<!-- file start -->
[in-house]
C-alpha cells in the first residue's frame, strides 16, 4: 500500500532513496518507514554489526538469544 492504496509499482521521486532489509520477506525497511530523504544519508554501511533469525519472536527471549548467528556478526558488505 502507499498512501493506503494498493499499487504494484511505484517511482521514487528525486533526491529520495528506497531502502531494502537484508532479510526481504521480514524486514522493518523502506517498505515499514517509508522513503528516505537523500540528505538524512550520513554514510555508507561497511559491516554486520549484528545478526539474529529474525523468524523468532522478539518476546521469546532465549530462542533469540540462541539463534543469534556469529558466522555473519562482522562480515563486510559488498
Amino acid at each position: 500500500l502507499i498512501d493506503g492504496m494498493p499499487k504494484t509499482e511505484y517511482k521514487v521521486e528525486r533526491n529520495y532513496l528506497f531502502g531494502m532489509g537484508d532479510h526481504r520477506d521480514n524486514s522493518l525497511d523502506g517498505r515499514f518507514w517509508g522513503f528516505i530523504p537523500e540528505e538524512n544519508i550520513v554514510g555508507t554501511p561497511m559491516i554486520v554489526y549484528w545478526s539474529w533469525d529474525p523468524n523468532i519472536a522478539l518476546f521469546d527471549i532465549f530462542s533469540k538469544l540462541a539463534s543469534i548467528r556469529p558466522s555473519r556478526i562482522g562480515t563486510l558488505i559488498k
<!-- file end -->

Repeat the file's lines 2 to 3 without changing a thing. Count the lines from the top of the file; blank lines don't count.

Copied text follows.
C-alpha cells in the first residue's frame, strides 16, 4: 500500500532513496518507514554489526538469544 492504496509499482521521486532489509520477506525497511530523504544519508554501511533469525519472536527471549548467528556478526558488505 502507499498512501493506503494498493499499487504494484511505484517511482521514487528525486533526491529520495528506497531502502531494502537484508532479510526481504521480514524486514522493518523502506517498505515499514517509508522513503528516505537523500540528505538524512550520513554514510555508507561497511559491516554486520549484528545478526539474529529474525523468524523468532522478539518476546521469546532465549530462542533469540540462541539463534543469534556469529558466522555473519562482522562480515563486510559488498
Amino acid at each position: 500500500l502507499i498512501d493506503g492504496m494498493p499499487k504494484t509499482e511505484y517511482k521514487v521521486e528525486r533526491n529520495y532513496l528506497f531502502g531494502m532489509g537484508d532479510h526481504r520477506d521480514n524486514s522493518l525497511d523502506g517498505r515499514f518507514w517509508g522513503f528516505i530523504p537523500e540528505e538524512n544519508i550520513v554514510g555508507t554501511p561497511m559491516i554486520v554489526y549484528w545478526s539474529w533469525d529474525p523468524n523468532i519472536a522478539l518476546f521469546d527471549i532465549f530462542s533469540k538469544l540462541a539463534s543469534i548467528r556469529p558466522s555473519r556478526i562482522g562480515t563486510l558488505i559488498k